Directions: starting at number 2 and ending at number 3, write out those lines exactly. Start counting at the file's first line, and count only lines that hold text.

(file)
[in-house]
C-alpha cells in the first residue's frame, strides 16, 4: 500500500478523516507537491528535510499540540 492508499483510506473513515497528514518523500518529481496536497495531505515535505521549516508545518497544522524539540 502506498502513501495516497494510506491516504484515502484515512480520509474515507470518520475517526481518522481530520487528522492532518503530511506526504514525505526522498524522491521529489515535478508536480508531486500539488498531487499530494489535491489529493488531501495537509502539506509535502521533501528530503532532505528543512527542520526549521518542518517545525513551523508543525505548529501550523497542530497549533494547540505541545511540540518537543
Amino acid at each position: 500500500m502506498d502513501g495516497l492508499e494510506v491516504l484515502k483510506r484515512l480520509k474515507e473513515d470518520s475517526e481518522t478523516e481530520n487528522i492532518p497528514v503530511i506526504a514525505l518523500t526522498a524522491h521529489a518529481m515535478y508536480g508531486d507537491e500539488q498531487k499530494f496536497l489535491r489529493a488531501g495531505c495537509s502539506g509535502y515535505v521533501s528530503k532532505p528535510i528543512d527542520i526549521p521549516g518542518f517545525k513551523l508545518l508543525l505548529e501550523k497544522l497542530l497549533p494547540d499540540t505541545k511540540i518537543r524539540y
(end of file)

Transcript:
C-alpha cells in the first residue's frame, strides 16, 4: 500500500478523516507537491528535510499540540 492508499483510506473513515497528514518523500518529481496536497495531505515535505521549516508545518497544522524539540 502506498502513501495516497494510506491516504484515502484515512480520509474515507470518520475517526481518522481530520487528522492532518503530511506526504514525505526522498524522491521529489515535478508536480508531486500539488498531487499530494489535491489529493488531501495537509502539506509535502521533501528530503532532505528543512527542520526549521518542518517545525513551523508543525505548529501550523497542530497549533494547540505541545511540540518537543
Amino acid at each position: 500500500m502506498d502513501g495516497l492508499e494510506v491516504l484515502k483510506r484515512l480520509k474515507e473513515d470518520s475517526e481518522t478523516e481530520n487528522i492532518p497528514v503530511i506526504a514525505l518523500t526522498a524522491h521529489a518529481m515535478y508536480g508531486d507537491e500539488q498531487k499530494f496536497l489535491r489529493a488531501g495531505c495537509s502539506g509535502y515535505v521533501s528530503k532532505p528535510i528543512d527542520i526549521p521549516g518542518f517545525k513551523l508545518l508543525l505548529e501550523k497544522l497542530l497549533p494547540d499540540t505541545k511540540i518537543r524539540y